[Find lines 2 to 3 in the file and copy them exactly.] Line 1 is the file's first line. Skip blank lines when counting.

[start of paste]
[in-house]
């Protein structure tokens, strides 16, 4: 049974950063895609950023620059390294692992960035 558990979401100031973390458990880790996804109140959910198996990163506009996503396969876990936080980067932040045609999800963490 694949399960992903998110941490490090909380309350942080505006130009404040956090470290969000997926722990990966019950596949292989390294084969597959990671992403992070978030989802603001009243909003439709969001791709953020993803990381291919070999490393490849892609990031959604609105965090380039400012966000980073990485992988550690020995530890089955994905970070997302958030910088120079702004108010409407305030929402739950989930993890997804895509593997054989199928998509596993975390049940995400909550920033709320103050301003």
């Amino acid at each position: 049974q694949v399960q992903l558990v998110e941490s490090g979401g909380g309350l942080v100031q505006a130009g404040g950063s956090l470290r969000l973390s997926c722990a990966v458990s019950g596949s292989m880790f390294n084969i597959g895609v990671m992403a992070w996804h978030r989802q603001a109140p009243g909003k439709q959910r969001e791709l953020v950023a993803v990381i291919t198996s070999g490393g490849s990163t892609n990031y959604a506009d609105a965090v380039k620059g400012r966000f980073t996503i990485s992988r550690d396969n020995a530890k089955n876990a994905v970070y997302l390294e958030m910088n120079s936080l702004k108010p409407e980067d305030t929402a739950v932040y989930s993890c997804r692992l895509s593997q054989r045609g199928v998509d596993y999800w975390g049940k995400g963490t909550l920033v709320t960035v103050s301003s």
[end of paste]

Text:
């Protein structure tokens, strides 16, 4: 049974950063895609950023620059390294692992960035 558990979401100031973390458990880790996804109140959910198996990163506009996503396969876990936080980067932040045609999800963490 694949399960992903998110941490490090909380309350942080505006130009404040956090470290969000997926722990990966019950596949292989390294084969597959990671992403992070978030989802603001009243909003439709969001791709953020993803990381291919070999490393490849892609990031959604609105965090380039400012966000980073990485992988550690020995530890089955994905970070997302958030910088120079702004108010409407305030929402739950989930993890997804895509593997054989199928998509596993975390049940995400909550920033709320103050301003």
């Amino acid at each position: 049974q694949v399960q992903l558990v998110e941490s490090g979401g909380g309350l942080v100031q505006a130009g404040g950063s956090l470290r969000l973390s997926c722990a990966v458990s019950g596949s292989m880790f390294n084969i597959g895609v990671m992403a992070w996804h978030r989802q603001a109140p009243g909003k439709q959910r969001e791709l953020v950023a993803v990381i291919t198996s070999g490393g490849s990163t892609n990031y959604a506009d609105a965090v380039k620059g400012r966000f980073t996503i990485s992988r550690d396969n020995a530890k089955n876990a994905v970070y997302l390294e958030m910088n120079s936080l702004k108010p409407e980067d305030t929402a739950v932040y989930s993890c997804r692992l895509s593997q054989r045609g199928v998509d596993y999800w975390g049940k995400g963490t909550l920033v709320t960035v103050s301003s």